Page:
A group of D.C. teens will debut their first virtual public forum on Saturday as they look to change their communities through thoughtful conversations.
The discussion, titled “Race in America: Teen Speak Virtual Town Hall,” will cover everything from racism to immigration and gun violence.
The teens led the town hall as part of the Marion Barry Summer Youth Employment Program. During the six-week program, they wrote and produced segments with local leaders and community members.
“It was like a family because everybody [was] engaged,” said Kevon Gates, a sophomore at Kipp College Preparatory. “If we all stick together we can abolish racism and any other differences that keep us apart.”
Students spoke with D.C. Police Chief Robert Contee about violence in the community and the its impact. He applauded their determination to ask questions and hold leaders accountable.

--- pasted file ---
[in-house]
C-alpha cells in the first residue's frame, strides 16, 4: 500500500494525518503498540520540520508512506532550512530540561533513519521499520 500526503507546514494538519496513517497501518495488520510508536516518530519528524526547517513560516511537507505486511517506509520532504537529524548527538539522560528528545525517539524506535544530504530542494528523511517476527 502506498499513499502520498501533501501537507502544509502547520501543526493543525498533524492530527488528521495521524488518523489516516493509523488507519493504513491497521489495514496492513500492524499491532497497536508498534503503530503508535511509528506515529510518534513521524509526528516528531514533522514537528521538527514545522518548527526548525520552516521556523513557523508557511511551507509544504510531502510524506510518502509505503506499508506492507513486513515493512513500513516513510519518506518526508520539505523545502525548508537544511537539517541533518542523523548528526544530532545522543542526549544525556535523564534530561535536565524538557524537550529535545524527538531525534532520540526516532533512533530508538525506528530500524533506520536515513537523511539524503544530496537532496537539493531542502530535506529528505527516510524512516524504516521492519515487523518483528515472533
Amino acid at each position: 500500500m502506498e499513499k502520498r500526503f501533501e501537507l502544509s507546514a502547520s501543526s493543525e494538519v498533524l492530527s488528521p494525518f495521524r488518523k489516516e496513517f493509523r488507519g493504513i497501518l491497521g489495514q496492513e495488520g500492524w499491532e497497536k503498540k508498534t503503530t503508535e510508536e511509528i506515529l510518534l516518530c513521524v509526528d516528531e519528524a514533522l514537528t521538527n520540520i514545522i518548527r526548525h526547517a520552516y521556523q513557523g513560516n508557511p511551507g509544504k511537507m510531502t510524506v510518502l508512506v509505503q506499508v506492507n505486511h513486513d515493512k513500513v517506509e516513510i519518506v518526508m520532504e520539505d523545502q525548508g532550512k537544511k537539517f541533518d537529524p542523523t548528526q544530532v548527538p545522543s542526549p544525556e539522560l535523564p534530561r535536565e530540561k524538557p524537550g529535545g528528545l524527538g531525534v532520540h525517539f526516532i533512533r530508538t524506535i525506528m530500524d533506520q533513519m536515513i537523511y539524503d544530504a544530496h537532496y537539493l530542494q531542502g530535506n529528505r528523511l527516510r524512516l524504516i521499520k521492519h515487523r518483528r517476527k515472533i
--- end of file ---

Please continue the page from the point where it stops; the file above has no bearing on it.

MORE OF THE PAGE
“You guys are young leaders in our community. The best way to have an impact is to be involved,” Contee said. Deputy Mayor for Education Paul Kihn and former D.C. First Lady Cora Masters Barry also participated in the discussion.
Heidi Fuentes, a sophomore student, was the event’s co-host and said she believes she represents a group of people who are not always heard.
“I would like to see a big change with racism against Hispanics and all other cultures. I would like the people to be treated equally,” Fuentes said.
The program was more robust than Michelle Tillery expected. The sophomore at Benjamin Banneker Academic High School, said it reminded her that she belongs to a generation that is ready to change communities across the country.
“We’re the generation of activists, the people who actually do stuff,” she said.
The town hall will air at 7 p.m. on the District Knowledge Network, and again on Sunday at 2 p.m.
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